This is the third of three National Parks in Washington state. Located about two hours outside Seattle, it is a pleasant escape from the big city and a world away from Olympic. Mount Rainier National Park (MRNP) is quite literally a square-shaped swath of land around the towering and majestic Mt. Rainier, with the majority of activities available in the south-central Paradise region, or the north eastern Sunrise and White River regions.
- Reflection Lakes Loop: This five-mile loop winds around two, small lakes, up through the forest, and across fields and fields of wild blueberry bushes! The elevation gain was minimal (no hiking poles needed), and we are sure glad we went early because this hike is a popular one. The larger of the two lakes supports a mirror-like reflection of Mount Rainier, which is stunning at sunrise! Our time on this trail flew by, partly because the scenery was tranquil, and partly because our efforts were continuously rewarded with a fresh blueberry snack. Bon appetit!
- Comet Falls: This hike is much steeper than Reflection Lakes, and gains 900 feet in 1.9 miles - bring your poles. The trail winds past Christine Falls and hikes up through blueberry, huckleberry, and salmonberry bushes to the base of Comet Falls, names as such because the tail of this 320-foot cascade resembles a comet. The trail continues on to several backcountry campsites, but we were satisfied with the first stop.
- Skyline trail: This 5.5-mile trail loops up and around the base of Mount Rainier, for an up-close view of the colossus. Hiker's plan accordingly, this trail is extremely popular, as is the parking lot, so you must arrive by 7am! As the trail ascends, hikers traverse talus piles and wild-flower-filled meadows and have the option of stopping at look-outs that highlight other scraggly peaks in the young Cascade Range - on a clear day you can see Mt. Hood! At the trail's zenith, hikers are at a mere 7,000-feet, only about half-way up this mountain (from sea level), and the peak looms overhead reminding viewers that nature's majesty is to be respected and admired.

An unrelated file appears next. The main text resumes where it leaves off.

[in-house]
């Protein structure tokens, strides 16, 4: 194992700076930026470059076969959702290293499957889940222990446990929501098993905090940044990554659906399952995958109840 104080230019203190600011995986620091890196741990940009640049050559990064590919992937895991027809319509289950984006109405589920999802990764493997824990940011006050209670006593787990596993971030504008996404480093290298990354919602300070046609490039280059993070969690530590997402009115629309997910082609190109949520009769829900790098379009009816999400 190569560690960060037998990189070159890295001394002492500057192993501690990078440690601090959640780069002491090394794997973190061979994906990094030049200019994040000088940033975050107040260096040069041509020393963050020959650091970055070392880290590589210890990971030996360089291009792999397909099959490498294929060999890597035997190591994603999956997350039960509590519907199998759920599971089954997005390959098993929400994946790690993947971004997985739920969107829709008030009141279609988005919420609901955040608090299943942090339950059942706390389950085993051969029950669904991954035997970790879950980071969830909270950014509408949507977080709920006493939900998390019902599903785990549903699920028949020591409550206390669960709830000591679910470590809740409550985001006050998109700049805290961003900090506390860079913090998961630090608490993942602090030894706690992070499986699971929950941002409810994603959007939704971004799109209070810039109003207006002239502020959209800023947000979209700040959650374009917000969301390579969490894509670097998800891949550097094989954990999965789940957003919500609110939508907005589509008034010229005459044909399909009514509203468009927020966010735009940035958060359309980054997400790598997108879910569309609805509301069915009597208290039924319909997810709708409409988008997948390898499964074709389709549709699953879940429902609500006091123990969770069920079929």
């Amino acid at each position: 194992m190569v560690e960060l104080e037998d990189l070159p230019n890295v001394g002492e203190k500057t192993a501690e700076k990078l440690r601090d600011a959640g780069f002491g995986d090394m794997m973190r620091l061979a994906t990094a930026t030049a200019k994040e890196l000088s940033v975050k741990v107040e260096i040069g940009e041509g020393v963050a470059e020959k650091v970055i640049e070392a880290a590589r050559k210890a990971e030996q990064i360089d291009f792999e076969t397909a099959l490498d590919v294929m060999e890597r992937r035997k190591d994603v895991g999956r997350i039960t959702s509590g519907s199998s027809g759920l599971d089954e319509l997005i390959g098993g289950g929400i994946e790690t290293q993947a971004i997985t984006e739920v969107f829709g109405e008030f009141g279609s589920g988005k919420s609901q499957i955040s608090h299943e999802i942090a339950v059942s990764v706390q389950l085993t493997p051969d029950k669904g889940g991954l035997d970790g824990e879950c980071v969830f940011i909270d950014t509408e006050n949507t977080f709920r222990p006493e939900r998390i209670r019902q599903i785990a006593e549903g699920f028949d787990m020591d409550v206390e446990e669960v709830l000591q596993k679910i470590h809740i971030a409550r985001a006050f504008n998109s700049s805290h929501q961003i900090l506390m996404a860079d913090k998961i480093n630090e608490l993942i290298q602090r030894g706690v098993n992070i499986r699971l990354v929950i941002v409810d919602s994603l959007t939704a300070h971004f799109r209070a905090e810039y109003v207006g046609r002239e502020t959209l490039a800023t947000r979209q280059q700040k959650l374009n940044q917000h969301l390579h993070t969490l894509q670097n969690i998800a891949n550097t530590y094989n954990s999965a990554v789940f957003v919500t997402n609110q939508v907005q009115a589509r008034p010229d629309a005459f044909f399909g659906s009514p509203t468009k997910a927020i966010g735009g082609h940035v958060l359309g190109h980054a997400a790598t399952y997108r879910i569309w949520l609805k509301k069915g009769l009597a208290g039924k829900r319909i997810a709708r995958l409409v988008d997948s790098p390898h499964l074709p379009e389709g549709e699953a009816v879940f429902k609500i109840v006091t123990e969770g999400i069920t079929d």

- Glacier Basin/Emmons Glacier Lookout: Glacier basin takes hikers to, you guessed it, a glacier basin below towering Mount Rainier. While on this hike, we passed by the newly repaired Emmons Glacier lookout spur and were treated to a magnificent view of the terminus of Emmons Glacier. At this glacier's end, the ice is carved out by a raging, sub-glacial river, whose cave-like outlet must be at least the height of a thirty-story building. Needless to say, the view here is exquisite, so much so that we opted to conclude our hike shortly thereafter.
- Burroughs Hike: The map will tell you that there are only two burroughs; there are three burroughs and you must hike them all. The trail originates at the Sunrise visitors center and traverses giant mounts of talus up and up, over the first two burroughs which offer panoramic views of the park and seemingly endless rows of mountains undulating over the countryside. The third burrough (approximately five miles from the trail head) concludes in front of Mount Rainier and rewards hikers with views not just of the mountain, but of nearly half a dozen monstrous glaciers! While we were there, we witnesses a helicopter training exercise and several instances of glaciers calving (think a glacier avalanche). What a site!